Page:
ALL HEART

ALL HEART

The New Found Power Movement isn’t solely committed to transforming your physical appearance or training for feats of strength. NFP Gear is a company committed to whole-body health as well as physical and emotional wellness.

February is Heart Month, so for this week’s blog, we’re focusing on the health of your ticker. You may not be able to show off the strength of your heart, but a strong heart can add quality years to your life.

At one point, it was widely believed that lifting weights could be bad for your heart. As a result, those with high blood pressure or candidates with potential heart complications were advised to avoid heavy weights. Since then, doctors have revised their prescriptions for prospective heart patients – strength training is back on the “to-do” list for heart health.

But, for safety …

Those with uncontrolled blood pressure (180/110 mm Hg or higher according to the Mayo Clinic) or high-risk heart conditions should consult a doctor before beginning any strength training program. Weight training is often accompanied by a temporary spike in blood pressure. For most individuals, the long term benefits far outweigh the minimal risk of a temporary blood pressure spike, but it’s best to be safe and talk to a doctor first!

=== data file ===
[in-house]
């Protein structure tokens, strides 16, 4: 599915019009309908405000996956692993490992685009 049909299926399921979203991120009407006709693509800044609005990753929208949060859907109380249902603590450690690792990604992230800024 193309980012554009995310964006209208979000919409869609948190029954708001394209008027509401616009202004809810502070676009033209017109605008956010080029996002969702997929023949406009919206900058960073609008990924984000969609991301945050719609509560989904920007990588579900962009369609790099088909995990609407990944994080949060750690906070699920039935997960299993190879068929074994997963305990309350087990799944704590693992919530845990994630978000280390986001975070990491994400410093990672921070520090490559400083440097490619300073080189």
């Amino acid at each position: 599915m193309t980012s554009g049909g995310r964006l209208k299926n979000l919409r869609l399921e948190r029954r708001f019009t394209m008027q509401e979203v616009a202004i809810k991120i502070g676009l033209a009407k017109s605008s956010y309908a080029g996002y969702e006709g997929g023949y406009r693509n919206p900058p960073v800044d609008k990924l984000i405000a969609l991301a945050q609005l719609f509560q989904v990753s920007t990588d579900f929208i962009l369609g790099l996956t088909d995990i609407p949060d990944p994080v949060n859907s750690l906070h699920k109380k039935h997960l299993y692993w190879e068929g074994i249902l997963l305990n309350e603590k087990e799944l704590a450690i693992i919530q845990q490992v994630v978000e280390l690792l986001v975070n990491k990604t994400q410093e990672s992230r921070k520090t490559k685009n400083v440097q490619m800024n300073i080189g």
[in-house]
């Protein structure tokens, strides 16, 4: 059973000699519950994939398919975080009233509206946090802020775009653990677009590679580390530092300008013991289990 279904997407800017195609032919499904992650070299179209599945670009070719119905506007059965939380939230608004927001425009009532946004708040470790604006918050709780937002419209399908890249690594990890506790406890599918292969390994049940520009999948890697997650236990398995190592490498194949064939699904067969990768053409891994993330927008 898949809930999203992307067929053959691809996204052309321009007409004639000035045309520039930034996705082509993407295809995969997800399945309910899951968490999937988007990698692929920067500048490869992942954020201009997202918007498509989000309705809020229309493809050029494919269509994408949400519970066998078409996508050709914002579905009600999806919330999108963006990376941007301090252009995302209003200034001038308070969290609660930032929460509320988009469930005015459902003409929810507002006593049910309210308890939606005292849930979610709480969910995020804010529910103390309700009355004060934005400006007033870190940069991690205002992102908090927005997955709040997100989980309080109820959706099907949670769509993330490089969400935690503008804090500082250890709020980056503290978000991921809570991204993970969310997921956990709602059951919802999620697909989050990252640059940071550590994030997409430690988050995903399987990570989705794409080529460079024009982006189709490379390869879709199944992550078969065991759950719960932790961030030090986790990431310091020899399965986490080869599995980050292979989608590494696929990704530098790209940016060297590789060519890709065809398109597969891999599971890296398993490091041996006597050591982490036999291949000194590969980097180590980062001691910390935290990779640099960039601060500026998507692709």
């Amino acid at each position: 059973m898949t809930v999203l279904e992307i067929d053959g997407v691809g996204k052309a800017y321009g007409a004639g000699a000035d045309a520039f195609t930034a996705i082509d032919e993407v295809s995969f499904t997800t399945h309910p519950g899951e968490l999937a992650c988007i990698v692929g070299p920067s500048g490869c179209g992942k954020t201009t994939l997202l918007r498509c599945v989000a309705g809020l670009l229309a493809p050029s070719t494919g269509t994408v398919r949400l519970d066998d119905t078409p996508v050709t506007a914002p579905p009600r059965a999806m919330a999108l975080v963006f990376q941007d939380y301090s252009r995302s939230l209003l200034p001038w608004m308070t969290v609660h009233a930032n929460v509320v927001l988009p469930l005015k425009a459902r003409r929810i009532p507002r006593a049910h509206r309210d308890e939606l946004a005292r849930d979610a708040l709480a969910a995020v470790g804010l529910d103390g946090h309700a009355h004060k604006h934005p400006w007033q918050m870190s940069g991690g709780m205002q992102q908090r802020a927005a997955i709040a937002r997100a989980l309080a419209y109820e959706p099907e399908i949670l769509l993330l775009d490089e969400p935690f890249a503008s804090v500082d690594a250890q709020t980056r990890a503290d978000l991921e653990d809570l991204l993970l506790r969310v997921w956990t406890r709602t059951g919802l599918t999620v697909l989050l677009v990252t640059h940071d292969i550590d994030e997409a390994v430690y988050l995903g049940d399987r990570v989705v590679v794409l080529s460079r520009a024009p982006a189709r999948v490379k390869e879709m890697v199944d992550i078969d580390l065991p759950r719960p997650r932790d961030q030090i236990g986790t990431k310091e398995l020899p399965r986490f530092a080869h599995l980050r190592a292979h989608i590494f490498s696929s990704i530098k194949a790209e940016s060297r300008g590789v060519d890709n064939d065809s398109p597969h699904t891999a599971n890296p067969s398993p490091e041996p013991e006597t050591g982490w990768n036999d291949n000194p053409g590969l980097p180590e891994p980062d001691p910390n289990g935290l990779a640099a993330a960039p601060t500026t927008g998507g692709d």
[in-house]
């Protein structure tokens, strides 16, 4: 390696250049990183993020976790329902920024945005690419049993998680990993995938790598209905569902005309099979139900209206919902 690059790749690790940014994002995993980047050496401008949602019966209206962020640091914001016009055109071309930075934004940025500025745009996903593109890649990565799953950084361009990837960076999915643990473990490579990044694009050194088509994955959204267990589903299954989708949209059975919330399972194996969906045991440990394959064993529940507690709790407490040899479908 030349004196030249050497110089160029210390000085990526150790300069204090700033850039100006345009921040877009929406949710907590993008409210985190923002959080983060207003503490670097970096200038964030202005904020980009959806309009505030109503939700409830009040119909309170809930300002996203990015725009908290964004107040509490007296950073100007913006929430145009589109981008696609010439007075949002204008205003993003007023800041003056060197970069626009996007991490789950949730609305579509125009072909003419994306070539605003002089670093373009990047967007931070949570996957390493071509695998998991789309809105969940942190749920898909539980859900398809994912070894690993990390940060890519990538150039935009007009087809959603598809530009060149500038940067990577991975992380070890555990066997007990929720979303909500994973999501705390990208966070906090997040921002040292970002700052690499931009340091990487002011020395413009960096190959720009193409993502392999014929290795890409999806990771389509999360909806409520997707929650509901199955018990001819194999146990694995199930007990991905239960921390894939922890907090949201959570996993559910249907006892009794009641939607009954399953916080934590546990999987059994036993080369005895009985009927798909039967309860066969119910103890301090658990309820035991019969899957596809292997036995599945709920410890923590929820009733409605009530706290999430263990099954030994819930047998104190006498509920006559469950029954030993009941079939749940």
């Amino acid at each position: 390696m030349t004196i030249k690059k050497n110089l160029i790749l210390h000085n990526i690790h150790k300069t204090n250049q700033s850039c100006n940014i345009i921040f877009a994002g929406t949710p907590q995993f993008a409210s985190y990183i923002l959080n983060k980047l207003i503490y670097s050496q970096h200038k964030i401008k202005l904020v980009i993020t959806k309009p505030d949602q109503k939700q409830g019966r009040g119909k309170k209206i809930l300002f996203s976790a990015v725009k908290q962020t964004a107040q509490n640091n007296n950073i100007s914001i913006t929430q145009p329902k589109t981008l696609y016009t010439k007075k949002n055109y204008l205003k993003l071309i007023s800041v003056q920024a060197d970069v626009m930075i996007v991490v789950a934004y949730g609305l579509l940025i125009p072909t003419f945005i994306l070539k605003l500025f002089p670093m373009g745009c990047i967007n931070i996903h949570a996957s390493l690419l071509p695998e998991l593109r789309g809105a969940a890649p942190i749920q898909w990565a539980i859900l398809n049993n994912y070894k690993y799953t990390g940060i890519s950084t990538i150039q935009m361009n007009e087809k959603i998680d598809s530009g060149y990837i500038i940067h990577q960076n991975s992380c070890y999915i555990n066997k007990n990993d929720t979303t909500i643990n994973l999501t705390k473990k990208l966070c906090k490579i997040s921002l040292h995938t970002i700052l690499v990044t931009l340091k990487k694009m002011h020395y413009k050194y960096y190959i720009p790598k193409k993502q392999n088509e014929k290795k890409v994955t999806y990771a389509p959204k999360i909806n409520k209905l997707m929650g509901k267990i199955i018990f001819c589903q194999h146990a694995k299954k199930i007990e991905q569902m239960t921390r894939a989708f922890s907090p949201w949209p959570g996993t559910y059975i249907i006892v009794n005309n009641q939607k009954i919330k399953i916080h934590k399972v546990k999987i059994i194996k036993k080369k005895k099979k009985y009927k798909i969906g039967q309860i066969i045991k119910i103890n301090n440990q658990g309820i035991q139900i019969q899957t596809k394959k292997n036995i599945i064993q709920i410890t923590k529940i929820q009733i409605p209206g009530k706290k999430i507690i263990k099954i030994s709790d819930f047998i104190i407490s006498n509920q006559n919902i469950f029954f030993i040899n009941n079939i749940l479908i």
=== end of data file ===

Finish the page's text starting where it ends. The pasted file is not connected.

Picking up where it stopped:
For those who are generally healthy, even minimal strength training can lead to substantial results when it comes to overall heart health.

Lifting weights = Healthy blood pressure

A study published in the Journal of Human Hypertension in 2011 studied the effects of weight training on 15 middle-aged men with high blood pressure. All of the men had blood pressures ranging from 140-159 mm Hg systolic and 90-99 mm Hg. This is considered stage one hypertension. The study participants, if already taking medication for blood pressure, went off their medications throughout the study.

For 12 weeks, the 15 men completed 3 sets of 12 reps at 60 percent of their one rep max for a variety of upper and lower body strength training exercises. After 12 weeks, the participants’ average systolic blood pressure decreased by 16 points, and their diastolic blood pressure decreased by 12 points. This shift means the men were no longer stage 1 hypertensive, but categorized pre-hypertension, which is much safer.

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Considering the overwhelmingly negative effects of hypertension on your body, decreasing your systolic blood pressure by 16 points means a drastic improvement of overall health.